specification language.  Whatever choice made here on a HLL would 
be implementable in SL/I.  The primary purpose of SL/I lay in 
producing a tool, the Developer's Assistant, which would enable 
the implementation of any language or languages including itself: 
self-reflexive, self-defining, and self-extensible.

On the other hand why should Tunes opt for anything less?  It's 
not a matter that not doing it is bad for some reason, but why 
would you select a choice of one HLL which required the use of one 
(or more) different HLLs for its implementation?  Why would you 
settle for a 10%, 50%, 75%, or 99.9999% when you could have 100%?

Now within the definition of HLL I include symbolic assembly 
language, having spent my early years functioning as a (manual) 
compiler in writing in actual machine code.  With the advent of 
imrovements to symbolic assembly first offered in IBM's H-level 
Assembly Language and now in its Advanced Assembly Language it 
certainly provides more native HLL support than either C or C++ 
(if you exclude their "need" for third-party libraries).

"The highest goal of computer science is to automate that which 
can be automated.  Most computer scientists, it seems to me, have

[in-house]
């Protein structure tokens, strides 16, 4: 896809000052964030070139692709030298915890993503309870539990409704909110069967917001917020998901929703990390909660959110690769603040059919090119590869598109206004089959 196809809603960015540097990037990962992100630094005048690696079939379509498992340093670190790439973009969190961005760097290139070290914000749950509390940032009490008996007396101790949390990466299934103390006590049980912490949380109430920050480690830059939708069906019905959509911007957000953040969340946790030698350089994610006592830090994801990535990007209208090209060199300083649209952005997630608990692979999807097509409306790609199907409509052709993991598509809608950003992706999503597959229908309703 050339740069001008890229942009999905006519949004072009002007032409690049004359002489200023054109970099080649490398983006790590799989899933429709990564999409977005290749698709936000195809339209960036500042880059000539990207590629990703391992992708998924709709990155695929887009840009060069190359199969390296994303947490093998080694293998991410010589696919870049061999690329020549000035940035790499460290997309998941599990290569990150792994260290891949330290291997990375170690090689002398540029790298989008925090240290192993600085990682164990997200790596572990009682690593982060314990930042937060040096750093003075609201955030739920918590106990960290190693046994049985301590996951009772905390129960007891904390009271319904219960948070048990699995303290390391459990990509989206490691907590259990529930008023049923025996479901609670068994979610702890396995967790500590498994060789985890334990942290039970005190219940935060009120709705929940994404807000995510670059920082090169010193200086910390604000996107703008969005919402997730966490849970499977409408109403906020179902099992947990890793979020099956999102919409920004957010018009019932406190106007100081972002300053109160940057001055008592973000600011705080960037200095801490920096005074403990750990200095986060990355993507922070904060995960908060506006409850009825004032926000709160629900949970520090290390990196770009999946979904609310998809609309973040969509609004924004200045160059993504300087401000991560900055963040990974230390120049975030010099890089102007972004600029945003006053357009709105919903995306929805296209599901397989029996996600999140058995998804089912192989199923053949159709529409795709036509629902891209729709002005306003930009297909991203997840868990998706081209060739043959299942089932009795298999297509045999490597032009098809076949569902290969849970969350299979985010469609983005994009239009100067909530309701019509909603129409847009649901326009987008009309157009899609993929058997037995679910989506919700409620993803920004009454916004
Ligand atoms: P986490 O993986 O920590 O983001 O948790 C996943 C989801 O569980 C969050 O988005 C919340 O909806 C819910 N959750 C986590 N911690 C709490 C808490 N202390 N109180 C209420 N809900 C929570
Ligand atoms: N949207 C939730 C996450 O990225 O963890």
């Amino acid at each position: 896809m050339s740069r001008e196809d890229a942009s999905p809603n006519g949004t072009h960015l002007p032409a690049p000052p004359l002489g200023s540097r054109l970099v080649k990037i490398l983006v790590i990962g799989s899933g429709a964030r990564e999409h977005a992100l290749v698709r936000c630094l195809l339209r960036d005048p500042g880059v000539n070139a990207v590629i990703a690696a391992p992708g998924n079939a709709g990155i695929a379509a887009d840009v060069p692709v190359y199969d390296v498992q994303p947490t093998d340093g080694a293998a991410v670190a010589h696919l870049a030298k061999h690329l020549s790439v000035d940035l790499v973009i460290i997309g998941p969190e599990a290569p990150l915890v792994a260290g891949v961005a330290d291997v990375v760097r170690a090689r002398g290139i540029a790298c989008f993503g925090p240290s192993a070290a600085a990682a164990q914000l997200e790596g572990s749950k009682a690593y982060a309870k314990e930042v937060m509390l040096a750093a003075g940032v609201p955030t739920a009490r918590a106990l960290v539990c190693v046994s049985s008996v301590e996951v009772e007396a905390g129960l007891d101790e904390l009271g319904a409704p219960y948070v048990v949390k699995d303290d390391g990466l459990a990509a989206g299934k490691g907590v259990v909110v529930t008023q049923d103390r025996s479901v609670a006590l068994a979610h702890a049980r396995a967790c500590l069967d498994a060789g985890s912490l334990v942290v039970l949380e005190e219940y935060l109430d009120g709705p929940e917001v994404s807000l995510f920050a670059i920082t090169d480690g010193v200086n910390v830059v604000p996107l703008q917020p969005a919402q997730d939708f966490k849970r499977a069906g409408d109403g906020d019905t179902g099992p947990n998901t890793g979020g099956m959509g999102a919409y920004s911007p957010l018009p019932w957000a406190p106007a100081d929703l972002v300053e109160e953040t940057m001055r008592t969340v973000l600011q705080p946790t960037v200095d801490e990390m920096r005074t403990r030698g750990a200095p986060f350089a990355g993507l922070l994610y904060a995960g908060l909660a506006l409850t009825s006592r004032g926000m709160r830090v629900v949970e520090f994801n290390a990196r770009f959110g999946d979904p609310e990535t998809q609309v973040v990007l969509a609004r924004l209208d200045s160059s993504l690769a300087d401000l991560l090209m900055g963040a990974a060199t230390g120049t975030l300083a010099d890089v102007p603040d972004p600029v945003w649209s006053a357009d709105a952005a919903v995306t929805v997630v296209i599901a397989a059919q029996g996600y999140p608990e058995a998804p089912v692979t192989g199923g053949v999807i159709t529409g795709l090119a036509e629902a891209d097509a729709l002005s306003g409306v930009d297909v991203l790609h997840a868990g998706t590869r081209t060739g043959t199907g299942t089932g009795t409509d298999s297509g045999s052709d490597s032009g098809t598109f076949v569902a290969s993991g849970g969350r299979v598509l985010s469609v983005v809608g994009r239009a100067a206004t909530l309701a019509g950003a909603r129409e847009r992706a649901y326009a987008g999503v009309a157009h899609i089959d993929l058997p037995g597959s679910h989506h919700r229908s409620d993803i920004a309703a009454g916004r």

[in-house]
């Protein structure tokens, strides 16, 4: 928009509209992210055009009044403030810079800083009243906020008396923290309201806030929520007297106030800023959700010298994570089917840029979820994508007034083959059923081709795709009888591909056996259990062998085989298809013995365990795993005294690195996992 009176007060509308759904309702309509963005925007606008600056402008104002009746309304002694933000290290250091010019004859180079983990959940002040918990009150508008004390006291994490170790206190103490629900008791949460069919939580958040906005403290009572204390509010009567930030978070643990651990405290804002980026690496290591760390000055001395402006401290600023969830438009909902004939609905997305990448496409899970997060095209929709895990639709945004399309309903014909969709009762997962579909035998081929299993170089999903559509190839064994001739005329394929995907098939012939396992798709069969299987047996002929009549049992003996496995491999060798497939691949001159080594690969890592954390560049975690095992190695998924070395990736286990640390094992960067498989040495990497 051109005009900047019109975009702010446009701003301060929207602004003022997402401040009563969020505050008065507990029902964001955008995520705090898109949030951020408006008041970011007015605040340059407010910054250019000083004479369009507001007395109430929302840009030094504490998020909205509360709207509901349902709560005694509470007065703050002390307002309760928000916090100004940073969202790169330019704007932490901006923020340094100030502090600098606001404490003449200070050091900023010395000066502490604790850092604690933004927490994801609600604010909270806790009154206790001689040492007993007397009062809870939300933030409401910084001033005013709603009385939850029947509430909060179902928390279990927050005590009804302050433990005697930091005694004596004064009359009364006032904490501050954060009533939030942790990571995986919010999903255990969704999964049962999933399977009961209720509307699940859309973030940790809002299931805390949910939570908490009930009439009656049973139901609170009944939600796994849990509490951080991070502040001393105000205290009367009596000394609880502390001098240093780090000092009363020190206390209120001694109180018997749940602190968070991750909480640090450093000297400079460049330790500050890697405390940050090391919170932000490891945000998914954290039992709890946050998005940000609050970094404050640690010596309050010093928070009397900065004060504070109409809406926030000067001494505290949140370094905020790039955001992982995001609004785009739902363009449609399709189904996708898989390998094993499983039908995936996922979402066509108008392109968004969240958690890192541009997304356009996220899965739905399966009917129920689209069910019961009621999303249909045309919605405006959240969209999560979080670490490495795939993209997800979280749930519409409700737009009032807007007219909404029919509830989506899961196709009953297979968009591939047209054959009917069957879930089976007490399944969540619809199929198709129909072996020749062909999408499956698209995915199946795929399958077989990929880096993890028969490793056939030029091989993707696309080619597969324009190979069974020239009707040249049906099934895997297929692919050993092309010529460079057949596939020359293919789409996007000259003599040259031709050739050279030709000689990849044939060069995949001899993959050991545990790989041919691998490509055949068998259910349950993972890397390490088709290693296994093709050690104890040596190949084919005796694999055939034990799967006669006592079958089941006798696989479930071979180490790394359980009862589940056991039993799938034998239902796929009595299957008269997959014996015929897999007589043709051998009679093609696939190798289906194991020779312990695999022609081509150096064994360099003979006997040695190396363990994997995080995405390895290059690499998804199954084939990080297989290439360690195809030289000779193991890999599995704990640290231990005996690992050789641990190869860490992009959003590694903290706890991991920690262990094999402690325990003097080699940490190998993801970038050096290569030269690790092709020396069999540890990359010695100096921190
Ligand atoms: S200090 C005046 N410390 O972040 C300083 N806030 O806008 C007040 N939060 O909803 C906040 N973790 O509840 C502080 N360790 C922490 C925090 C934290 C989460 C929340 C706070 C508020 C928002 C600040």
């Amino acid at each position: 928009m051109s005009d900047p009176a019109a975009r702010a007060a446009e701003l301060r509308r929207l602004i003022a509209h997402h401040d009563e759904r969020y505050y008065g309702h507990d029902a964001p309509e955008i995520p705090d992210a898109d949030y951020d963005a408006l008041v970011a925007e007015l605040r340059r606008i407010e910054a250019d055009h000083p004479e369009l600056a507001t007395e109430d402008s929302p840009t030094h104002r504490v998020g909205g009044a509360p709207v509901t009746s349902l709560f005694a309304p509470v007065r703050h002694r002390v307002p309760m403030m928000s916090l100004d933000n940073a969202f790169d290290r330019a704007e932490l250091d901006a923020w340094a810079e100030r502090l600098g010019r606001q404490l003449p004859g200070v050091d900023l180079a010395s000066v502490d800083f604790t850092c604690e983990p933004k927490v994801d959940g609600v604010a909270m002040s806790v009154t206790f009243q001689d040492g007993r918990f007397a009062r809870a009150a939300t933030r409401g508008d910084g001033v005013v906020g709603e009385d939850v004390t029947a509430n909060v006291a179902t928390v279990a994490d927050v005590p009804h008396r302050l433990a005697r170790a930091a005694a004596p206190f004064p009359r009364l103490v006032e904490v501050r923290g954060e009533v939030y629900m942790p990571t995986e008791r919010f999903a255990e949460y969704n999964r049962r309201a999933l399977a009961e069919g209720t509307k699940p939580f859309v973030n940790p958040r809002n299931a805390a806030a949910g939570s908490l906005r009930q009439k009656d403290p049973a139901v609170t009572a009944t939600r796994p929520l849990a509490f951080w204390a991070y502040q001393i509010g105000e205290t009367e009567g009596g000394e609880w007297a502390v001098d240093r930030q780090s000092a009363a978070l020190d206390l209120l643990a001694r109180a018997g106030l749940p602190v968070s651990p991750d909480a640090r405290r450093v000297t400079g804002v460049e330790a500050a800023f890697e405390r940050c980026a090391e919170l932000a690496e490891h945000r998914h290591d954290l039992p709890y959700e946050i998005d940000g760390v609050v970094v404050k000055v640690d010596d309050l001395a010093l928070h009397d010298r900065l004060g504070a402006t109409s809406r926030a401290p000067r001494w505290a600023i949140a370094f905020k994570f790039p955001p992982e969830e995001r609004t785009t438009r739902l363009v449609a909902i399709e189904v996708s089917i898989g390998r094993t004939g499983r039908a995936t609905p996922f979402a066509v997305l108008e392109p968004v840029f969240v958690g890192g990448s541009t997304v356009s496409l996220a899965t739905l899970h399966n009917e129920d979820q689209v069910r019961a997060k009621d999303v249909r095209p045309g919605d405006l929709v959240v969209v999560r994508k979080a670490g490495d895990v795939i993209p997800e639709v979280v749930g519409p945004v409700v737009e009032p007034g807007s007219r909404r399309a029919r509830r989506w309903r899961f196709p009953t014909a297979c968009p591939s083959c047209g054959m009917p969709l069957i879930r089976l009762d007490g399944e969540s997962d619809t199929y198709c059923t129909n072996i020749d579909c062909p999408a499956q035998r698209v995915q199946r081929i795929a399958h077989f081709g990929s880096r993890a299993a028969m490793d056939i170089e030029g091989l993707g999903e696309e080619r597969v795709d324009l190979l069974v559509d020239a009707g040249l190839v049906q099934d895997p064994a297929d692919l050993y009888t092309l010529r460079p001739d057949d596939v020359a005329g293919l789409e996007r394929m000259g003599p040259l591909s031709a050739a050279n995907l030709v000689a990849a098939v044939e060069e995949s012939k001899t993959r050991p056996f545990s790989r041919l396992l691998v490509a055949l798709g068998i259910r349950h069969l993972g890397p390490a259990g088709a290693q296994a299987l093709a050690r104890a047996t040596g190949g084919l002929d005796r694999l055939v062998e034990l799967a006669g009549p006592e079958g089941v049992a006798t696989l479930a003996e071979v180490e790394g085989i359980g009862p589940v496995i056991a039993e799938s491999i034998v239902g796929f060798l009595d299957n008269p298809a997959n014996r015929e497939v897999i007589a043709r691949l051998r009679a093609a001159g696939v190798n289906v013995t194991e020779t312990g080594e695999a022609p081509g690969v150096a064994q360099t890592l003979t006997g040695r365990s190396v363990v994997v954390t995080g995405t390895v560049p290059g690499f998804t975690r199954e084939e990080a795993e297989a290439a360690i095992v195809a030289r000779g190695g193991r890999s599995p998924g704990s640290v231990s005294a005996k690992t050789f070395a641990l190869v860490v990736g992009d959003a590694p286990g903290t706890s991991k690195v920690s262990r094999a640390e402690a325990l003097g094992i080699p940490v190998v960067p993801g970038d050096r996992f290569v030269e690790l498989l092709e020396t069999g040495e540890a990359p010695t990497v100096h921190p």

forgoten this high goal (with the exception of the TUNES crew, 
which is one of the things that has me so intrigued with TUNES)."

Here we have to part company.  As an IT professional with some 44 
years of practice in application development however tempting to 
make automation an end in itself I see it as a means.  Moreover 
one in which we have to measure its cost relative to its value.  
That equation dominated automation decisions in the early years 
when such decisions ran into the tens and hundreds of millions of 

However, as hardware has become significantly less expensive in 
that time to now software costs have continued to rise.  Those 
costs continue to offer an economic barrier with respect to the 
cost versus value judgements for automation.  Thus if a HLL does 
not offer a "solution" to the cost equation relative to other 
HLLs, then for other than esoteric anomalies what does it have to 

Let's be even more specific.

We have two ways of defining a variable, explicitly and 
implicitly.  It is one thing for a language to "support" one or